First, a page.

He's already missed one game this season, an off day last week at Oakland, and appears to be on the verge of missing at least eight more. Perhaps he will miraculously miss a DL stint, but if the Rangers didn't think it was severe, they would have said as much.

Instead, they said Odor will have an MRI on Tuesday. That's rarely a good thing.

2. The beneficiary of the Odor injury, assuming it is a DL, is Profar, who said last week that he is patiently waiting for his opportunity to be an everyday player. He meant everyday player as in not an injury replacement, but he'll have to take what he can get.

"You don't want a teammate to go down," Profar said. "But at the same time, I want to help the team."

And he'll be fine. The six walks he has already drawn in spot duty, including two Monday, show that he is seeing pitches well and has an idea of what he wants to do at the plate.

Unlike the last time Profar received regular duty, early last season, he will be doing it at a position where he is comfortable. He wasn't comfortable in left field, and that might have been an issue as he struggled at the plate.

But don't think of his time replacing Odor as a potential showcase for other teams. The Rangers have a genuine need for Profar, and it outweighs what they could get for him in a trade.

He could be the Rangers' starting shortstop next season if Andrus opts out of his contract and is priced out of the Rangers' comfort zone. Who knows what that is, but, based on their most recent off-season, here's betting it's below the $15 million a year they are currently paying him.

Trading Profar in-season would also rob them of a quality backup shortstop.

Now, if his time filling in for Odor goes well and Andrus either signs an extension or decides not to opt out, then maybe Profar becomes an off-season trade piece.

That sure is a lot of ifs for a player who was never supposed to be in this spot.

3. The Rangers were down 3-1 after five innings, and right-handed starter Doug Fister had thrown 82 pitches. He hadn't walked anybody and had five strikeouts, suggesting he wasn't struggling.

But he didn't come out for another inning. The Rangers didn't announce that Fister was lifted because of an injury, though he might have tweaked something in the fourth inning. An average of 16.5 pitches per inning is only marginally inefficient when the 15-pitch per inning is usually regarded as the target.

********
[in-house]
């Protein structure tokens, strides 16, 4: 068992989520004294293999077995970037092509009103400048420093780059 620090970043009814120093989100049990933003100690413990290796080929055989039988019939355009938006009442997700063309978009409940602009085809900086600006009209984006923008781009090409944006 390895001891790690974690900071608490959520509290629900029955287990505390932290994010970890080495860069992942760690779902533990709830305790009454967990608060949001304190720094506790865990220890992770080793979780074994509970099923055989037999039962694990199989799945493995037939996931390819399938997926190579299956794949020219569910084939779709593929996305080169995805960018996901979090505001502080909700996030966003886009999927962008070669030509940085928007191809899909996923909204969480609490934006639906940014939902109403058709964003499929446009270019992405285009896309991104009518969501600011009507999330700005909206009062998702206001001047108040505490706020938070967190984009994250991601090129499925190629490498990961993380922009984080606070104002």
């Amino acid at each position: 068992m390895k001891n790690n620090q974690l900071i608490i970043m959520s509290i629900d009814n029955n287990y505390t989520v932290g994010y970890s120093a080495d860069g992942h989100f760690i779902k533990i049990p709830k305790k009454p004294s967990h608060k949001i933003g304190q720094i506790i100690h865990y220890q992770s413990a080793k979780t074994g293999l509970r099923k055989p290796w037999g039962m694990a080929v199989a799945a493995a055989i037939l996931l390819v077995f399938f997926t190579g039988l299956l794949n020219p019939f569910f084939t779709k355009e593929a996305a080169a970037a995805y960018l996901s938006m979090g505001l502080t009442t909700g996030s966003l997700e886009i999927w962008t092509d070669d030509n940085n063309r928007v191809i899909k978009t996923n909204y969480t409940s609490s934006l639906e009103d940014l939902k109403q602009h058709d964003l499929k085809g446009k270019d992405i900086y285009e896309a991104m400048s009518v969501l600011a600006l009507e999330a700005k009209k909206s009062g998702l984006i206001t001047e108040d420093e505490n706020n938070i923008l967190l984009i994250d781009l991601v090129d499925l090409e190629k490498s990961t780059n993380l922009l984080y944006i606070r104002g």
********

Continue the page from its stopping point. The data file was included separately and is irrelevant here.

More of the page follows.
"Not a lot of conversation," Fister said. "I never want to come out of games, but there are a lot of factors involved."

The Rangers probably had some numbers that suggest Fister hits a danger zone when at 82 pitches and going through a batting order for a third time, as was the case in his first start against Houston. Banister said that the Rangers believed the game was still in reach and that it was a good spot for Alex Claudio to do his thing.

But if there was or is nothing wrong with Fister and the Rangers don't like letting him go a third time through a batting order in a close game, that's troubling. Doubly so with the health concerns of Mike Minor.

The bullpen is already well on its way to being overworked with the rotation producing only five starts of more than five innings and none more than six.

The decision was made, though, to go to Claudio, the reigning Rangers Pitcher of the Year. He isn't off to a strong defense of his title after six appearances.

Sure, the left-hander can get lefty hitters. He always has. But right-handers have always had success against him, and they went 3 for 3 against him with two RBIs before Banister replaced him with right-hander Matt Bush.

Bush promptly retired righty hitter Zack Cozart, but the Angels had upped their lead to 5-1. The Rangers got as close as 5-2 before the other lefty in the bullpen, Jake Diekman, coughed up three runs in the eighth.

Maybe taking Fister out wouldn't have changed the outcome, or maybe replacing Claudio with Bush against a righty hitter with a runner in scoring position wouldn't have either.

But if it had, maybe a 3-2 game entering the eighth turns out differently.